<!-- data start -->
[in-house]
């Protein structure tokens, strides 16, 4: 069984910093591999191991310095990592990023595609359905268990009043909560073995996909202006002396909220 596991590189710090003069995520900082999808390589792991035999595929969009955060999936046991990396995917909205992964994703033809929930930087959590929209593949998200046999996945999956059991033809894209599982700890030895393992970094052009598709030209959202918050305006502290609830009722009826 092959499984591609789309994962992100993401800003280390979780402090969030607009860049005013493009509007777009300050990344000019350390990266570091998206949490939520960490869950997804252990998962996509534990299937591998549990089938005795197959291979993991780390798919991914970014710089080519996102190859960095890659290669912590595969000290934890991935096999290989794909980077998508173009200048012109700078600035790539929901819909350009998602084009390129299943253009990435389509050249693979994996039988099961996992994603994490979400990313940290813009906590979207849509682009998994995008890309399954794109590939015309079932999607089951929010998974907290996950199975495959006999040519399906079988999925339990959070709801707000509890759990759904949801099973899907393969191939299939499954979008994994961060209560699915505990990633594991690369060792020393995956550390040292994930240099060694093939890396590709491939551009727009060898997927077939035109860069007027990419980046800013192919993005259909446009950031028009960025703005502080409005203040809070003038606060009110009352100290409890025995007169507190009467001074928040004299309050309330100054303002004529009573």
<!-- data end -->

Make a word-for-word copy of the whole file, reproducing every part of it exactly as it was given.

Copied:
[in-house]
């Protein structure tokens, strides 16, 4: 069984910093591999191991310095990592990023595609359905268990009043909560073995996909202006002396909220 596991590189710090003069995520900082999808390589792991035999595929969009955060999936046991990396995917909205992964994703033809929930930087959590929209593949998200046999996945999956059991033809894209599982700890030895393992970094052009598709030209959202918050305006502290609830009722009826 092959499984591609789309994962992100993401800003280390979780402090969030607009860049005013493009509007777009300050990344000019350390990266570091998206949490939520960490869950997804252990998962996509534990299937591998549990089938005795197959291979993991780390798919991914970014710089080519996102190859960095890659290669912590595969000290934890991935096999290989794909980077998508173009200048012109700078600035790539929901819909350009998602084009390129299943253009990435389509050249693979994996039988099961996992994603994490979400990313940290813009906590979207849509682009998994995008890309399954794109590939015309079932999607089951929010998974907290996950199975495959006999040519399906079988999925339990959070709801707000509890759990759904949801099973899907393969191939299939499954979008994994961060209560699915505990990633594991690369060792020393995956550390040292994930240099060694093939890396590709491939551009727009060898997927077939035109860069007027990419980046800013192919993005259909446009950031028009960025703005502080409005203040809070003038606060009110009352100290409890025995007169507190009467001074928040004299309050309330100054303002004529009573």